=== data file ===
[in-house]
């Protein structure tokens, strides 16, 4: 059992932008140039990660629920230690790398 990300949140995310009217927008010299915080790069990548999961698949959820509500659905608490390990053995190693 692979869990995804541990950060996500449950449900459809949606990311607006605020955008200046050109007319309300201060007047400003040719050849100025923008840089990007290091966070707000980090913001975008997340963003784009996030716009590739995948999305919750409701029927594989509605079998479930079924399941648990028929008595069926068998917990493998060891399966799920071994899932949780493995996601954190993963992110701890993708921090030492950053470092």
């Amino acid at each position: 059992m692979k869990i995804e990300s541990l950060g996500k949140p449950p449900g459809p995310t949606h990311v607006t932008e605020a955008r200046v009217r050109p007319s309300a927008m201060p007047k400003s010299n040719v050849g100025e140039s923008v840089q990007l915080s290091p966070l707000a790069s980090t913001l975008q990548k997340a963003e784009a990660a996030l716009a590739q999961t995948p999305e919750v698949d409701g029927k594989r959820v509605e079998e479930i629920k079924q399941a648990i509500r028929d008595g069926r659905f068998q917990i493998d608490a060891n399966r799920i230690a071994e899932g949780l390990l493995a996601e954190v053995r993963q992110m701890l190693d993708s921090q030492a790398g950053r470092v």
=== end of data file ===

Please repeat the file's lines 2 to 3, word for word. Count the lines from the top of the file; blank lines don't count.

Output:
């Protein structure tokens, strides 16, 4: 059992932008140039990660629920230690790398 990300949140995310009217927008010299915080790069990548999961698949959820509500659905608490390990053995190693 692979869990995804541990950060996500449950449900459809949606990311607006605020955008200046050109007319309300201060007047400003040719050849100025923008840089990007290091966070707000980090913001975008997340963003784009996030716009590739995948999305919750409701029927594989509605079998479930079924399941648990028929008595069926068998917990493998060891399966799920071994899932949780493995996601954190993963992110701890993708921090030492950053470092």
């Amino acid at each position: 059992m692979k869990i995804e990300s541990l950060g996500k949140p449950p449900g459809p995310t949606h990311v607006t932008e605020a955008r200046v009217r050109p007319s309300a927008m201060p007047k400003s010299n040719v050849g100025e140039s923008v840089q990007l915080s290091p966070l707000a790069s980090t913001l975008q990548k997340a963003e784009a990660a996030l716009a590739q999961t995948p999305e919750v698949d409701g029927k594989r959820v509605e079998e479930i629920k079924q399941a648990i509500r028929d008595g069926r659905f068998q917990i493998d608490a060891n399966r799920i230690a071994e899932g949780l390990l493995a996601e954190v053995r993963q992110m701890l190693d993708s921090q030492a790398g950053r470092v």